I found that an ice cream scoop was the perfect size to fill the muffin tins. I baked the muffins for 30 minutes, then cooled them in the pan.

At the risk of sounding like a broken record, this was another wonderful recipe. The muffins were delicious — slightly sweet and very flavorful. I especially enjoyed them with a little butter and fig preserves.

A Tale of Two (Make that Three) Brioches

When I read about the brioche variations, there was little doubt which one I would choose.  The “Rich Man’s Brioche”, in addition to its name, has the draw of containing a full pound of butter, almost 90% in terms of baker’s percentages.  But if I was going to make such a decadent loaf of bread, I had to do it right.  This meant ordering brioche molds. 

As I looked at the BBA pictures, I realized I already owned a few molds, although when I bought them I had no idea what they were.  I picked them up at a cooking store because I thought they were the perfect size for measuring dry ingredients like yeast and salt on my scale.  I have two sizes of molds, very small and sort of medium-smallish.  I knew these would not be enough for baking the brioche, so I found some online to order.  I ordered a set of four 2 1/2-inch molds, which I think are probably about the same size as my medium-smallish ones; and a 6 1/2-inch mold, to make a loaf (kind of like the one pictured in BBA).

My molds are on the way, but I got to the weekend and decided I had to bake.  I was reading the brioche recipes again and noted that PR describes the Poor Man’s Brioche as making a good pain de mie.  Since I like to bake our sandwich bread, hadn’t used my Pullman pan in a few weeks, and figured it would make killer bread pudding, I decided to go ahead and make the Poor Man’s version this weekend and the Rich Man’s when my pans arrive.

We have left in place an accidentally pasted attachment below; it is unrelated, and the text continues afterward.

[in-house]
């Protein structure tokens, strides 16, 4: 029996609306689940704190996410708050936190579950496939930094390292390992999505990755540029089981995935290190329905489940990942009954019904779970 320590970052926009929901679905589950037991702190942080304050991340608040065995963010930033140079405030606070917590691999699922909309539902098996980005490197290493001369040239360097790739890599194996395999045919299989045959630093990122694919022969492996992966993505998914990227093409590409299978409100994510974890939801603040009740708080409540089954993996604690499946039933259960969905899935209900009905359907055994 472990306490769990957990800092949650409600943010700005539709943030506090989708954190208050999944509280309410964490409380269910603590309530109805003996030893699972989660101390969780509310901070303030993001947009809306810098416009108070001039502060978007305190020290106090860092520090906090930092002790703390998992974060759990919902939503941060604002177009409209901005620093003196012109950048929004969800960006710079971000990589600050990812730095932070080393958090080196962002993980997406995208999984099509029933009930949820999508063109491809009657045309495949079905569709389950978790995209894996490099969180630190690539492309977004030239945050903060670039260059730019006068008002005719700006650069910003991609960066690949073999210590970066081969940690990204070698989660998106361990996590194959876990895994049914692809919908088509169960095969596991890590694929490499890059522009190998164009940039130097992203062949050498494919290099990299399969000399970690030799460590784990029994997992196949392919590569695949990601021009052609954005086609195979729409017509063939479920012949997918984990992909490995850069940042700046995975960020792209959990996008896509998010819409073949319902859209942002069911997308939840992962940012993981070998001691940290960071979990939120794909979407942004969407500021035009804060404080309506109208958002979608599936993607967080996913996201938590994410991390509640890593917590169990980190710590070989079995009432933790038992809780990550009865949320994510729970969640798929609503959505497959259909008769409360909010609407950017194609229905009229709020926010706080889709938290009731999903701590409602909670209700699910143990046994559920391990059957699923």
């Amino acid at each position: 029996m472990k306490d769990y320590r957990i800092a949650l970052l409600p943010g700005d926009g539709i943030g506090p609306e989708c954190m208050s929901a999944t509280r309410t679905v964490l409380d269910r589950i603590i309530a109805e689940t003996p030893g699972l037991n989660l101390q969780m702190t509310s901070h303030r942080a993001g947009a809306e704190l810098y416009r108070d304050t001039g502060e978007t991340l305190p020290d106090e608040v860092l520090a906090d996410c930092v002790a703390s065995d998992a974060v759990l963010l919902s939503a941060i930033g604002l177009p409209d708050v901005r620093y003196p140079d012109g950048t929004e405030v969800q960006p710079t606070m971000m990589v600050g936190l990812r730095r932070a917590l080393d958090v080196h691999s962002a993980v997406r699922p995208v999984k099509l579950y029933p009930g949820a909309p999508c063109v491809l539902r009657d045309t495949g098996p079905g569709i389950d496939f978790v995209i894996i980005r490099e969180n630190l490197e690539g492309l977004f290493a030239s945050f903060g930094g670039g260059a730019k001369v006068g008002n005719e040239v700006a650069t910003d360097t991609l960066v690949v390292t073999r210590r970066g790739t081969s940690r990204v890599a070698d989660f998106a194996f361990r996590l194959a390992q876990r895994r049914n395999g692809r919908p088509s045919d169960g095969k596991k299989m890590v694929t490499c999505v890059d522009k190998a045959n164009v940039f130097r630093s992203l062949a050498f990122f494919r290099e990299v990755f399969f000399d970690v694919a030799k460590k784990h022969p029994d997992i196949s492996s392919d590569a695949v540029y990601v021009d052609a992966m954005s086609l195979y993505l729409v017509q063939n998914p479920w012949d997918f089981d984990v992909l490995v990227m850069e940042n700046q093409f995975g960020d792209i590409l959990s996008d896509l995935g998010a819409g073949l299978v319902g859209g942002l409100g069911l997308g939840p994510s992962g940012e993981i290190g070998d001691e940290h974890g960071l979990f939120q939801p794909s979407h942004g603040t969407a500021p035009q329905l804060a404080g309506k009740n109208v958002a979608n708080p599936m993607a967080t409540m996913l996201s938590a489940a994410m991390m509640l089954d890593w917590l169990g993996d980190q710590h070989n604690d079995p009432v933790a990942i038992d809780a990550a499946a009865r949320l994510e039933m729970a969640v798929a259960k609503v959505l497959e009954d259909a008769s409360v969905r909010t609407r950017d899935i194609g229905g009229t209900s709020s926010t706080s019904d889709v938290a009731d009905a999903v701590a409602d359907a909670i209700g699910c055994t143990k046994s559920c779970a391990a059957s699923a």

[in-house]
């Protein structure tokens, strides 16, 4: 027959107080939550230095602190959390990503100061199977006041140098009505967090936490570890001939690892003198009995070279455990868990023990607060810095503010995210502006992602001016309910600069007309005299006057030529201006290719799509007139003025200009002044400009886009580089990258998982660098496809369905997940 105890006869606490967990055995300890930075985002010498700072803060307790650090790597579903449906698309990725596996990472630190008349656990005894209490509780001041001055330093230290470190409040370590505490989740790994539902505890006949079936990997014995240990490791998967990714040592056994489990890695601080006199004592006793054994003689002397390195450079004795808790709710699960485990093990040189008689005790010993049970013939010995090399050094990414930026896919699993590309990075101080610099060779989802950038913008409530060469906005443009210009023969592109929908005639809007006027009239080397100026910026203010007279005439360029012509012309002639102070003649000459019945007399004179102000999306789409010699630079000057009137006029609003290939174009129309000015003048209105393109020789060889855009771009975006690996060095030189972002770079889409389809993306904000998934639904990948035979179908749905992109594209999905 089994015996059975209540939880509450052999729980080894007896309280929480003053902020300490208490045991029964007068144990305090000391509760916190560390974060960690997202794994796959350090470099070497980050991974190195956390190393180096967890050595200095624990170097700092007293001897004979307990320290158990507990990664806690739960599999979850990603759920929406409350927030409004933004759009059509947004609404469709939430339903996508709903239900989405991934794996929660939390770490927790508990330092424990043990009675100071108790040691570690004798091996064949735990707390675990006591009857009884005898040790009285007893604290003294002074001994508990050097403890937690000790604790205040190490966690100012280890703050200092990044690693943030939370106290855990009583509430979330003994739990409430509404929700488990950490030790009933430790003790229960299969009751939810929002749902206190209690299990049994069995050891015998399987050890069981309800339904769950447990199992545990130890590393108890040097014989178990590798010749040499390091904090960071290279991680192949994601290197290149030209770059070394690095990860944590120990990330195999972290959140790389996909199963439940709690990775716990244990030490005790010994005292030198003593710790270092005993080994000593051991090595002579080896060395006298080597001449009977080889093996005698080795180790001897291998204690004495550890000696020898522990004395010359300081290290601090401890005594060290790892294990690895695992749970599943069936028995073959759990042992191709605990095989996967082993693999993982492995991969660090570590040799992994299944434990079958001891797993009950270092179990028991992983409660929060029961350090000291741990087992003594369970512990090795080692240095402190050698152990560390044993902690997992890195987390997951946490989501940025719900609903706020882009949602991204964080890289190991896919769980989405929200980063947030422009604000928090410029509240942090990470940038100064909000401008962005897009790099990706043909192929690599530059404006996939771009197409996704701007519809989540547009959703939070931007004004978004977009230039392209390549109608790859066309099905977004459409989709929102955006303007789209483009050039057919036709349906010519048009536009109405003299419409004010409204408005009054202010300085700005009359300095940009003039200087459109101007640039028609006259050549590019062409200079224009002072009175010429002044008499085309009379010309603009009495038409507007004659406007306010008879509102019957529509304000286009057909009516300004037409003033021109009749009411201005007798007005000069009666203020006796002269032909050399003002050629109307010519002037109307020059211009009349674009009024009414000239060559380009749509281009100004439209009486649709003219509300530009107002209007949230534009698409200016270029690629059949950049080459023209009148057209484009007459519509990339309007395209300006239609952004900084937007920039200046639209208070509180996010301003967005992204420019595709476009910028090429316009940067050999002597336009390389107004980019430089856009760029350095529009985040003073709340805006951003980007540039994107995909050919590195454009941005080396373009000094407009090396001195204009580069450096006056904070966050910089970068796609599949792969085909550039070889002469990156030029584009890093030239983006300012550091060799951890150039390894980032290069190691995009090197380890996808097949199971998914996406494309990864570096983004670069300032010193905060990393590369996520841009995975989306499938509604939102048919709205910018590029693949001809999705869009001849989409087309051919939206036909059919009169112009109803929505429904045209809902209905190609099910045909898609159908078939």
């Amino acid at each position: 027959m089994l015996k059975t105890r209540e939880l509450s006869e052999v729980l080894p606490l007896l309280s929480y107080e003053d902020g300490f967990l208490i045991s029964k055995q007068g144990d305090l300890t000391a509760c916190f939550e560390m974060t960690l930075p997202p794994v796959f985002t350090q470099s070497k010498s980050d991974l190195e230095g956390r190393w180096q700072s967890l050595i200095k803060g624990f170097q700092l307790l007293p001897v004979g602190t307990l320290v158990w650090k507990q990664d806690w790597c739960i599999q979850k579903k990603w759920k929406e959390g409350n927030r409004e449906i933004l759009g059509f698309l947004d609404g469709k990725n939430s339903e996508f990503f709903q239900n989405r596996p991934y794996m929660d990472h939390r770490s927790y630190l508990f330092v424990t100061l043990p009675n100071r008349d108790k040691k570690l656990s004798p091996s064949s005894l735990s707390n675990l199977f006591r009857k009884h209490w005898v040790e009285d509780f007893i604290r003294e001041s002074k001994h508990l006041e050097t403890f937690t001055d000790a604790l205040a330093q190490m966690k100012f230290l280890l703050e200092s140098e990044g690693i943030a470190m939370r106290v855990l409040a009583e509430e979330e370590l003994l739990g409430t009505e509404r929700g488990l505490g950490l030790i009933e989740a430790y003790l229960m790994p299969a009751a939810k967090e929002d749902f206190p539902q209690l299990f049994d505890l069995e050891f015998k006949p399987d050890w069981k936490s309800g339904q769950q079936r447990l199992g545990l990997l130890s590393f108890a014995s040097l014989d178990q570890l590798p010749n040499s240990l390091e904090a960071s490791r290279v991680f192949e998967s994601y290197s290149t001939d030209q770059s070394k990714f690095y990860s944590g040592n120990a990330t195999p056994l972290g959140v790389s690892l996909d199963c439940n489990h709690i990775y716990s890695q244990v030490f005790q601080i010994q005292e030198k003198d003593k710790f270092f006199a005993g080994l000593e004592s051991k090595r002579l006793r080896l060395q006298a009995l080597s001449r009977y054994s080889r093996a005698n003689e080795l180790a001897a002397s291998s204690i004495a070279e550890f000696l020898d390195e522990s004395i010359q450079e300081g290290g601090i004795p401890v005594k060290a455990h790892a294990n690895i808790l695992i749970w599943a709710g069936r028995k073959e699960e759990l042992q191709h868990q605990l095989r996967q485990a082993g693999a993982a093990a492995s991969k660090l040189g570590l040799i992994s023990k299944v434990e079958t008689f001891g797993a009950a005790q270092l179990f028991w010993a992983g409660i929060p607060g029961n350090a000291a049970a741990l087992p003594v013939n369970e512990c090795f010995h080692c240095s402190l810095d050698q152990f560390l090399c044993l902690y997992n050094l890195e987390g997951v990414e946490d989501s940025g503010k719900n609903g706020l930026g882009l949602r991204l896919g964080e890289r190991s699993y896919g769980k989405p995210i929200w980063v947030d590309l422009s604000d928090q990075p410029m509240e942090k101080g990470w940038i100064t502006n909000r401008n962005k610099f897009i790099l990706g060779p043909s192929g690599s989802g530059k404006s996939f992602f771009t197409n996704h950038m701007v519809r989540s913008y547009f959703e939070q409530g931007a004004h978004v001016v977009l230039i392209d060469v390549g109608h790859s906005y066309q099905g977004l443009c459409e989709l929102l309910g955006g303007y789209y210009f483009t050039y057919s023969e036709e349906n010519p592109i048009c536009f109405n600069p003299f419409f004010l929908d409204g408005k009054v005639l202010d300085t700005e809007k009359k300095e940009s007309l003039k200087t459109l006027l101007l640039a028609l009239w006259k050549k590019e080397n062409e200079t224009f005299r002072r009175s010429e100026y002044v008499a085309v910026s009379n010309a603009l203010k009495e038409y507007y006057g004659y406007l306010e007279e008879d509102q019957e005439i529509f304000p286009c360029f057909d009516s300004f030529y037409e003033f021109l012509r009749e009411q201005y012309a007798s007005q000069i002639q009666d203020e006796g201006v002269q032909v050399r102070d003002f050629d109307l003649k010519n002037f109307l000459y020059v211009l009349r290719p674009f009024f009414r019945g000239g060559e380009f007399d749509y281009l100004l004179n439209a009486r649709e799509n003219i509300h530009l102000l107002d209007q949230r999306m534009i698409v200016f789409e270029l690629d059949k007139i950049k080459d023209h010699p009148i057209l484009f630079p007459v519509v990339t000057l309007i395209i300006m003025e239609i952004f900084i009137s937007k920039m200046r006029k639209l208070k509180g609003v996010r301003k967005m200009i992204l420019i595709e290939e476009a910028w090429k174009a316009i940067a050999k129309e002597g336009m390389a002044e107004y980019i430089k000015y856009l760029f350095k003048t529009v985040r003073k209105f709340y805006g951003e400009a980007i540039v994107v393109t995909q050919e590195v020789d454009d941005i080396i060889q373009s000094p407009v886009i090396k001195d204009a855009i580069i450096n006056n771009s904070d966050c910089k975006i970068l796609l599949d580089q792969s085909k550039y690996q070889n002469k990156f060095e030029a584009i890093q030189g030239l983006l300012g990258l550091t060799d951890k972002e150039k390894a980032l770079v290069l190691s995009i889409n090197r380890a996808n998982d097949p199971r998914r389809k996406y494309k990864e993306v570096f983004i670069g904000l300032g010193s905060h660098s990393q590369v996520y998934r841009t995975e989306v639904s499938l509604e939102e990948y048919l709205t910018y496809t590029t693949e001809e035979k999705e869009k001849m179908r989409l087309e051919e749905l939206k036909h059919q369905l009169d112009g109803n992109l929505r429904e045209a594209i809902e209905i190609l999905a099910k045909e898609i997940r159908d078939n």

In making the two versions, I was interested in comparing a few things.  First and foremost, the taste.  I wanted to know just how much that extra 3/4 pound of butter would do for the flavor.  And second, I was interested to see the difference in how the doughs handle, as the recipe indicates that the Rich dough can be challenging to handle, while the Poor version is more like French bread dough.

Poor Man’s Brioche

I mixed the Poor Man’s Brioche dough following the BBA recipe, with the exception of the milk.  My milk was bad, so I used water for the milk in the sponge and added powdered milk with the dry ingredients.  The dough was beautiful.  The eggs gave it a rich, golden color, even before adding the butter.  It needed a bit of extra flour during the kneading stage (I kneaded on low speed in my Kitchen Aid Artisan mixer), and the dough was silky and smooth by the end of the kneading period, and much more like the bread dough I am used to than the Rich Man’s dough would turn out (more on that below).  It rose beautifully and right on schedule.

Brioche en Bucket

I used three of my brioche molds and the Pullman pan.  I could tell right away that the dough would not fill the Pullman when it rose and baked, but I decided to use it anyway. 

Buncha Brioche Dough

After proofing, I baked the brioche molds at 400 dF for about 15 minutes.  They looked and smelled fantastic.  Two of them even lived to cool.  Then I baked the loaf at 350 dF for about 40 minutes, until it registered 190 dF on my instant-read thermometer. Since I knew it wouldn’t fill the pan, I left the lid off. The loaves were beautiful.  I especially liked the shiny top crust that the egg wash gave them. 

Brioche and Friends